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Look through the text again and answer the questions from ex.1.

Highlight the words and phrases from column A in the text and try to work out their meanings fro the context. Match their meanings to the synonyms in column B.


1. Fuming a. bright pupil
2. pernicious b. cultivate
3. nurture c. effectiveness
4. A-student d. evaluation through the course
5. utilitarian e. harmful
6. quantification f. hoping to be admitted
7. continuous assessment g. marks
8. grades h. measurement
9. aspirants i. over-praised
10. idiosyncrasy j. practical
11. fast stream k. top class
12. efficacy l. unconventional behaviour
13. much-vaunted m. very angry

(taken from Leo Jones New Cambridge Advanced English Coursebook, p. 105-106)

Text 3

14. Do you remember what the following abbreviations stand for?




After sixteen

Since 1988, most sixteen-year-olds have taken the General Certificate of Secondary Education (GCSE) or the Scottish Certificate of Education (SCE) in five, ten or even fifteen subjects.

Pupils going on to higher education or professional training usually take 'A' level examinations in two or three subjects. These require two more years of study after GCSE, either in the sixth form of a secondary school, or in a separate sixth-form college. Other pupils may choose vocational subjects such as catering, tourism, secretarial or building skills. Subsidised courses in these subjects are run at colleges of further education.

School-leavers with jobs sometimes take part-time vocational courses, on day-release from work. Colleges of further education and some schools offer vocational courses leading to national vocational qualifications (NVQs) as well as 'A' level courses.


Higher education

There are over 100 universities in Britain plus other institutions including teacher training colleges.

Undergraduate courses normally take three years of full-time study, although a number of subjects take longer, including medicine, architecture and foreign languages (where courses may include a year abroad). They lead in most cases to a Bachelor's degree in Arts or Science. There are various postgraduate degrees, including Master of Philosophy and Doctor of Philosophy, the last two being awarded for research in Arts or Sciences.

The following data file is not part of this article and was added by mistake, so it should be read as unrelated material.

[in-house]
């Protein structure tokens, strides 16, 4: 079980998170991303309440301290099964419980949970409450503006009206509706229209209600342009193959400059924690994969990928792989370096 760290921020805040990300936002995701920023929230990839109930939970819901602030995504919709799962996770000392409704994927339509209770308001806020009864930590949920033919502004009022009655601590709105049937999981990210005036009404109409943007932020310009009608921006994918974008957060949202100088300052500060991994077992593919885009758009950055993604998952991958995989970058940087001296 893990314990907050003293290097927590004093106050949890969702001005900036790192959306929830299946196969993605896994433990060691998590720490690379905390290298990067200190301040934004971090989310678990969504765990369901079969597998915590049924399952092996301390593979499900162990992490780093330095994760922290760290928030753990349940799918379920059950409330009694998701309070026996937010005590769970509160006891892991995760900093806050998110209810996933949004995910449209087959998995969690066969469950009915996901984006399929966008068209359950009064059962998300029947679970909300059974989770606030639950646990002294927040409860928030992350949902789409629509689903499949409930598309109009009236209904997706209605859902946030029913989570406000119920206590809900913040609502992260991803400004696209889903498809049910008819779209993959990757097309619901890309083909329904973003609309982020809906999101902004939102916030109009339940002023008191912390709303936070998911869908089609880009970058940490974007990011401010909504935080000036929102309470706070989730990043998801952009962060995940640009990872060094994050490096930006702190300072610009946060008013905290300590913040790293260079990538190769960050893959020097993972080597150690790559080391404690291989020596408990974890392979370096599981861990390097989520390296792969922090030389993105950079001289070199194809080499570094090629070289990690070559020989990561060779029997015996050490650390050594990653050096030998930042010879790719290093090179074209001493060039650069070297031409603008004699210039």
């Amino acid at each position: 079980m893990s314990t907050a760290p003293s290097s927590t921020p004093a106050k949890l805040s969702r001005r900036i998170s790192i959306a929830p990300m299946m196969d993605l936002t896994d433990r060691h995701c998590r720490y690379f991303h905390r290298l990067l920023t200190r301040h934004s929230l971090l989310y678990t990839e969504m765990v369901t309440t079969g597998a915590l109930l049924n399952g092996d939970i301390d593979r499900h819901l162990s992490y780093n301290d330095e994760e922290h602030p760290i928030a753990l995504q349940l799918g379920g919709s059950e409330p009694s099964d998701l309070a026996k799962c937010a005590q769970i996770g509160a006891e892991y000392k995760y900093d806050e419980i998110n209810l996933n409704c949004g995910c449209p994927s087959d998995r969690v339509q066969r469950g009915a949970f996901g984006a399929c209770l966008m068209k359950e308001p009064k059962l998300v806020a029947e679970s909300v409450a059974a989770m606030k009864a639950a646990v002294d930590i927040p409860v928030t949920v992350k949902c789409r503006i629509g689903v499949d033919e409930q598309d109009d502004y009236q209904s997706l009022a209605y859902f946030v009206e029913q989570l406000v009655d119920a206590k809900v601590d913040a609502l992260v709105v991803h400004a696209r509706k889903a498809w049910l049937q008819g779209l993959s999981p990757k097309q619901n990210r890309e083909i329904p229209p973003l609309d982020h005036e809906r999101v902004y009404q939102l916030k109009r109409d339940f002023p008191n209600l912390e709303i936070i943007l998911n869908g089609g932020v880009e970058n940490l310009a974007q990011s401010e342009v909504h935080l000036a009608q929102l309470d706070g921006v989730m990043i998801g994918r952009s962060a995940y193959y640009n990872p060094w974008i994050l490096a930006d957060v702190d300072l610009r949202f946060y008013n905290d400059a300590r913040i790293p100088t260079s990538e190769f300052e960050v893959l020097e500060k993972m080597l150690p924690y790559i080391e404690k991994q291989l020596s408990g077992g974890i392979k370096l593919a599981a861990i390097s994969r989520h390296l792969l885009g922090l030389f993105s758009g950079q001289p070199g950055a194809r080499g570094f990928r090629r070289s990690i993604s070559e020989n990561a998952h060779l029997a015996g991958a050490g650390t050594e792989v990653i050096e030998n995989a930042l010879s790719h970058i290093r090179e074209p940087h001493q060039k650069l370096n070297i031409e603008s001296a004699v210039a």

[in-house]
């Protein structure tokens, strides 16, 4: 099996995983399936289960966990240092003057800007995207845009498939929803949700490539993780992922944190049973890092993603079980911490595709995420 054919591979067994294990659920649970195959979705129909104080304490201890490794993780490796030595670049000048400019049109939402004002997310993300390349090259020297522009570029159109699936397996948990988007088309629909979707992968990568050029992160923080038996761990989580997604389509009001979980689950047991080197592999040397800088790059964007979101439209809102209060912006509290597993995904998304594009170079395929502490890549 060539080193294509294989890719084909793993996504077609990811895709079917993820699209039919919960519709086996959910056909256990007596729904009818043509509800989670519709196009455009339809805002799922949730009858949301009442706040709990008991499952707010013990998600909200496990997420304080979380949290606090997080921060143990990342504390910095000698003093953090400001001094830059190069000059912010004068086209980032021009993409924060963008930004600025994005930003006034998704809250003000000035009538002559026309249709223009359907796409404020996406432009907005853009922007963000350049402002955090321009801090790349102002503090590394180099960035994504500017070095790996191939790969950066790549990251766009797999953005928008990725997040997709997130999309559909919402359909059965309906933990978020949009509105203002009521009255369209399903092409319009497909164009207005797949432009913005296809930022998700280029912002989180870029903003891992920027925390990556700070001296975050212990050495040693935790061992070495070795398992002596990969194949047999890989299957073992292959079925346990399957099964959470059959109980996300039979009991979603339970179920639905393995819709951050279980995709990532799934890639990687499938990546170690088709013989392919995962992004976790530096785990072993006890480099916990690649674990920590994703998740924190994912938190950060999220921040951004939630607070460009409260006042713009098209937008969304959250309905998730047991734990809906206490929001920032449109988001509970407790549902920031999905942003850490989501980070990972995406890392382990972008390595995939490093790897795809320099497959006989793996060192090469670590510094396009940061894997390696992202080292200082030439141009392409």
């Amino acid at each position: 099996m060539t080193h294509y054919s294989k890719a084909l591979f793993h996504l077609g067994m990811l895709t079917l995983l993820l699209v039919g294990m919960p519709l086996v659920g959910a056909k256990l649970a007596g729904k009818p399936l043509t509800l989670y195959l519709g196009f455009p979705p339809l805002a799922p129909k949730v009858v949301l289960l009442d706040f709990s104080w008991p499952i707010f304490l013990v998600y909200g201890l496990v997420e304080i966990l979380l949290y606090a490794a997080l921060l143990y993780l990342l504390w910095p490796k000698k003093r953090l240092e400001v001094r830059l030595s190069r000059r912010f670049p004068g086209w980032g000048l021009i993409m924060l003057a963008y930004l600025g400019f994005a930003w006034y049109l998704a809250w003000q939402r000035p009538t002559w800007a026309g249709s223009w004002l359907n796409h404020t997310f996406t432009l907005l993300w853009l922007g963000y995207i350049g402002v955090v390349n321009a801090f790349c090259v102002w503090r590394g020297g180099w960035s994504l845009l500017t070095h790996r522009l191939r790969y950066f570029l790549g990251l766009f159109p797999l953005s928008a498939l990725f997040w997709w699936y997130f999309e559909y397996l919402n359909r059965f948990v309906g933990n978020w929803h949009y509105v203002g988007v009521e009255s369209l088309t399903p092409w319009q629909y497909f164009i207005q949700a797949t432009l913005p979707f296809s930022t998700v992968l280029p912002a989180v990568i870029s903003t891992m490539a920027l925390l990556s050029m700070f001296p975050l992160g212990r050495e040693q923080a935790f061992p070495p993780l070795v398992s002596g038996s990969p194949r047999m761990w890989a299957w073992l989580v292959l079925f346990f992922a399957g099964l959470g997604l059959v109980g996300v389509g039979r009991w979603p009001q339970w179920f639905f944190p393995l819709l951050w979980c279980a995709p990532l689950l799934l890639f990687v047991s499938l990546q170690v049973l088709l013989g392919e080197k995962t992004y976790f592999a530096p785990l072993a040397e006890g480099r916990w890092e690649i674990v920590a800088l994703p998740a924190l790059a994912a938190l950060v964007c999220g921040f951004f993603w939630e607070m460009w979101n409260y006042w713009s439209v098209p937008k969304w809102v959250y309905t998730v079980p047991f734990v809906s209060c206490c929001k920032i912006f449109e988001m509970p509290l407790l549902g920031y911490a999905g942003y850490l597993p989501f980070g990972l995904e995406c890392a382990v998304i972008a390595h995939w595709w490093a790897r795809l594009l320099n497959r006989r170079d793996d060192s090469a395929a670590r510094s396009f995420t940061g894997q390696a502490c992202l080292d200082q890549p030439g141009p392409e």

Degrees are usually awarded by the institution itself. Students of law, architecture and some other professions can take qualifications awarded by their own professional bodies instead of degrees.

In the 1980s the main sources of income for students in higher education were parental contributions and the maintenance grant (money paid by the local authority to cover living expenses, books and travel). By the 1990s this had changed and student loans gradually replaced the old system of grants. By 1999 loans formed 24 per cent of total income for students.

Universities accept students mainly on the basis of their 'A' level results, although they may interview them as well. The Open University was started in 1971 to cater for adults who did not have these formal qualifications. The emphasis has changed in all forms of higher education to include greater numbers of students and encourage people from different backgrounds to apply. In 1970 there were 620,000 students in higher education of whom 33 per cent were women. By 1999 these figures had increased to 2.1 million students of whom 53 per cent were women. Life-long learning skills have also become more important.

(adapted from http://rudocs.exdat.com/docs/index-148646.html?page=32)

Date: 2015-12-17; view: 3098

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